Fishing in Egypt

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A red fish caught from the Red Sea

Fishing in Egypt includes every form of fishing as a hobby or professional nowadays. In Egypt, fishing is really developed and the country is considered as one of the best fishing destinations in the world.

History, Spots, Season[edit]

Fishing boat on the Nile during boat trip from Esna to Edfu, Egypt

The history of fishing date back to the ancient Egyptian. Egypt can be defined as the bedrock of fishing because the Egyptian civilization at the time has been one of the first to introduce this practice in the world.[1] Nowadays, fishing is still very advanced in the country especially in the sea coasts and inland waters. The most important places are:

-The Nasser Lake

-Sharm El Sheikh

-Hurgada

-Marsa Alam

-The Nile

-The Mediterranean Sea

-The Gulf of Suez

Most of the time, fishermen go to the Red Sea coasts as Sharm El Sheikh, Hurgada or Marsa Alam which are the three best spots to go fishing in Egypt. The best period to catch fish stretch from January to March. However, at the Red Sea coasts it’s conceivable to fish at any period of the year because even in winter the temperature is always very high and it rain very rarely. These very good climatic conditions all year round make the country be very attractive for professional and also for beginner.[2]

Fishing Equipment[edit]

Fishermen in Alexandria, Egypt

In ancient Egypt, smaller fish were caught with weir-baskets and dragnets made from willow branches, as well as hooks, harpoons and lines with the hooks ranging from eight millimetres and eighteen centimetres. Fishing rods tended not to be used, as the fisherman would use his finger to support the line, using clay to weigh the hooks down. For bait, usually bread or dates would have been used. After being caught, the fish would have been clubbed and then placed in baskets.[3] Big nets are used for commercial fishing where the focus is on quantity, but otherwise, for trolling, shore fishing and line fishing, the equipment used is essentially the same as is used in other parts of the world. In the Nasser Lake, the trolling rods are of 20–30 lb class and between 7 and 9 feet, alongside multipliers that are able to hold more than 200 yards of 30lb line. For shore fishing, 10–12 feet should be the size of the rod, with reels big enough to hold at least 200 yards of line. The lines used tend to be very strong thanks to the strong species of fish found, a 30-40lb monofilament is usually used for trolling and usually, for heavy duty shore fishing, a 20lb B.S is needed.[4] For the species of fish found in Egypt please see List of fishes in the Red Sea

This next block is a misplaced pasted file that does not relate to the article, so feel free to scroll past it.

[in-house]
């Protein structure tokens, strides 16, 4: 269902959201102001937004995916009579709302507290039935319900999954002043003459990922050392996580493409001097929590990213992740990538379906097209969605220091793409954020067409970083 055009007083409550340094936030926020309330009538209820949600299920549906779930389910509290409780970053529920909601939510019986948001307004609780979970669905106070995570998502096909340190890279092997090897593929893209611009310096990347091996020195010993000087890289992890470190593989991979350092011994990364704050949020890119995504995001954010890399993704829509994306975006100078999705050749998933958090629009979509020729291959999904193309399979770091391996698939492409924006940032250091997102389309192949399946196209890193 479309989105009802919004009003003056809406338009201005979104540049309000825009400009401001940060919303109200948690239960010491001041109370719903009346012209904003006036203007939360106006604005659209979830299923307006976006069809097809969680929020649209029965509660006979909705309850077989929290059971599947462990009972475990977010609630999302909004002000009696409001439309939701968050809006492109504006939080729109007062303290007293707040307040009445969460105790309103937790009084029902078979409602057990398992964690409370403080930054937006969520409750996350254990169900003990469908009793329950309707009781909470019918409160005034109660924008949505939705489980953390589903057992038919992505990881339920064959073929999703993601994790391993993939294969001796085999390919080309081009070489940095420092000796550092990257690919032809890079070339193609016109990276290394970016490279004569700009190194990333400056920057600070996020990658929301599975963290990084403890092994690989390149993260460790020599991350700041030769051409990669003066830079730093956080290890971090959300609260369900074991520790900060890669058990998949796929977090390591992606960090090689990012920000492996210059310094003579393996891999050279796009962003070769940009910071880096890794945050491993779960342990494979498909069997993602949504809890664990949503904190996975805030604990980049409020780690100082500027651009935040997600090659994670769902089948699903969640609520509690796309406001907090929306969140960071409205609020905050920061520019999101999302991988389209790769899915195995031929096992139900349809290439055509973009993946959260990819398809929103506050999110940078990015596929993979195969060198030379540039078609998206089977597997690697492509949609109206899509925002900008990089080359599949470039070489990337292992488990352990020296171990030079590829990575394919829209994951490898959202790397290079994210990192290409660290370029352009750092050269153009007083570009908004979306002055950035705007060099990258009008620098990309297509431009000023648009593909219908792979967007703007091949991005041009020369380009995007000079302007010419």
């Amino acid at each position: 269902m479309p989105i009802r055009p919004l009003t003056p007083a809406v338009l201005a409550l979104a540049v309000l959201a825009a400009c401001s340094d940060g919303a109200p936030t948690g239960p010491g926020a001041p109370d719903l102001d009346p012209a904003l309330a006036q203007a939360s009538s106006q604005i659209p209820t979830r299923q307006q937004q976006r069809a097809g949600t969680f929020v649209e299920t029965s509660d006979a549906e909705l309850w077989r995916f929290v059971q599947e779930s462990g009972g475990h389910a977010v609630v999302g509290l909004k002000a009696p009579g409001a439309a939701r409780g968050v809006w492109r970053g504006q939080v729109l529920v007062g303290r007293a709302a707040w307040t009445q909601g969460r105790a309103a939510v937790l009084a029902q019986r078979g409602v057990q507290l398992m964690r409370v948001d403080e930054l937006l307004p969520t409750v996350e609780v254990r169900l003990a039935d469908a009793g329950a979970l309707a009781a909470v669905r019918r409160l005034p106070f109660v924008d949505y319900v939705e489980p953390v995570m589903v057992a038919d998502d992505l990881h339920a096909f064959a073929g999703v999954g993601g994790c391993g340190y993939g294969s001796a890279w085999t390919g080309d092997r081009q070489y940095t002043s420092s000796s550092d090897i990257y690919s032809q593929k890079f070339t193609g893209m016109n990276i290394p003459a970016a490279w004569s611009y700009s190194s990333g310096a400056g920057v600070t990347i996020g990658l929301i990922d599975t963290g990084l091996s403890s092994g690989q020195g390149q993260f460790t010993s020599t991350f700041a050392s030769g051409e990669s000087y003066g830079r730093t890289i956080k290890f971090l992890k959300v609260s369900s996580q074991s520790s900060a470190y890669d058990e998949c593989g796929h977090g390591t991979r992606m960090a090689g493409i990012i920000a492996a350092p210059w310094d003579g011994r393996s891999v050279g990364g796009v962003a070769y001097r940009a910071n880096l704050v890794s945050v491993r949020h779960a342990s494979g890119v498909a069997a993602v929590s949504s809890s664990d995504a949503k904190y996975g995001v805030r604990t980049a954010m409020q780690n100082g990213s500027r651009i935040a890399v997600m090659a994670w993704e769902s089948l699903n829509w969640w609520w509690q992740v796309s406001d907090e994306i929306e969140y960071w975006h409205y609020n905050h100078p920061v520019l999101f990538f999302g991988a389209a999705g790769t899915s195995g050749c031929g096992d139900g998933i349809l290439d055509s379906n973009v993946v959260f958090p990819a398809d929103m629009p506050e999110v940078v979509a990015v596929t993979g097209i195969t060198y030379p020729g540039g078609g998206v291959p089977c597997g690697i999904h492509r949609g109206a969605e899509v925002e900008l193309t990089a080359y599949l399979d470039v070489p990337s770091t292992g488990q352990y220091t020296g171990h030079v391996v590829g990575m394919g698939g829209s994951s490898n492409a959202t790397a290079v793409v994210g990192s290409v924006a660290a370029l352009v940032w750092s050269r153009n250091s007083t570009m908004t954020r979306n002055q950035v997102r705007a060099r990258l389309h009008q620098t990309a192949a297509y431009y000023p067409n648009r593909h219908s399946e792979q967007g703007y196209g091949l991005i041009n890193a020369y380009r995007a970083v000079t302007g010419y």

Revenues[edit]

A good catch
Production (tonnes in live weight) Import Export Stock variations Total food supply Population (thousands)
1,008,007 334,947 5,175 0 1,337,778 80,061

Egypt’s fishing industry produced 1,337,778 tonnes of fish in 2010. 334,947 tonnes were sold to the home market, while 5,175 tonnes were sold to the domestic market.